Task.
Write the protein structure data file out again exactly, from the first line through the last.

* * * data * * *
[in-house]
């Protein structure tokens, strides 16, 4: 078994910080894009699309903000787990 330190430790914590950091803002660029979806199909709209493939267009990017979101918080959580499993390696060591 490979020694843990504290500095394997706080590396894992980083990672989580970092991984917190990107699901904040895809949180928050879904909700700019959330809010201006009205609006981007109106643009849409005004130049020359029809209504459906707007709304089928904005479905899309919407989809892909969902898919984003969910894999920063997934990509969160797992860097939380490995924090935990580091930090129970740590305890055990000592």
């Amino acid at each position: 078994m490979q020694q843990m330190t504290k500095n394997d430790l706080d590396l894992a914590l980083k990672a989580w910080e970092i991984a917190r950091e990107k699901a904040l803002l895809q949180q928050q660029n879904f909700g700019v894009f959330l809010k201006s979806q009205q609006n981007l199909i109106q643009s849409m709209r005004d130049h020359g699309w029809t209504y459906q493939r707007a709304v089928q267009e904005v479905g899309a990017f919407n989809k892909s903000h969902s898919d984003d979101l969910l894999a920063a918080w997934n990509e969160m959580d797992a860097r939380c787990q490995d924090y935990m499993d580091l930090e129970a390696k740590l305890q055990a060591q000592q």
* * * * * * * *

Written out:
[in-house]
């Protein structure tokens, strides 16, 4: 078994910080894009699309903000787990 330190430790914590950091803002660029979806199909709209493939267009990017979101918080959580499993390696060591 490979020694843990504290500095394997706080590396894992980083990672989580970092991984917190990107699901904040895809949180928050879904909700700019959330809010201006009205609006981007109106643009849409005004130049020359029809209504459906707007709304089928904005479905899309919407989809892909969902898919984003969910894999920063997934990509969160797992860097939380490995924090935990580091930090129970740590305890055990000592």
């Amino acid at each position: 078994m490979q020694q843990m330190t504290k500095n394997d430790l706080d590396l894992a914590l980083k990672a989580w910080e970092i991984a917190r950091e990107k699901a904040l803002l895809q949180q928050q660029n879904f909700g700019v894009f959330l809010k201006s979806q009205q609006n981007l199909i109106q643009s849409m709209r005004d130049h020359g699309w029809t209504y459906q493939r707007a709304v089928q267009e904005v479905g899309a990017f919407n989809k892909s903000h969902s898919d984003d979101l969910l894999a920063a918080w997934n990509e969160m959580d797992a860097r939380c787990q490995d924090y935990m499993d580091l930090e129970a390696k740590l305890q055990a060591q000592q």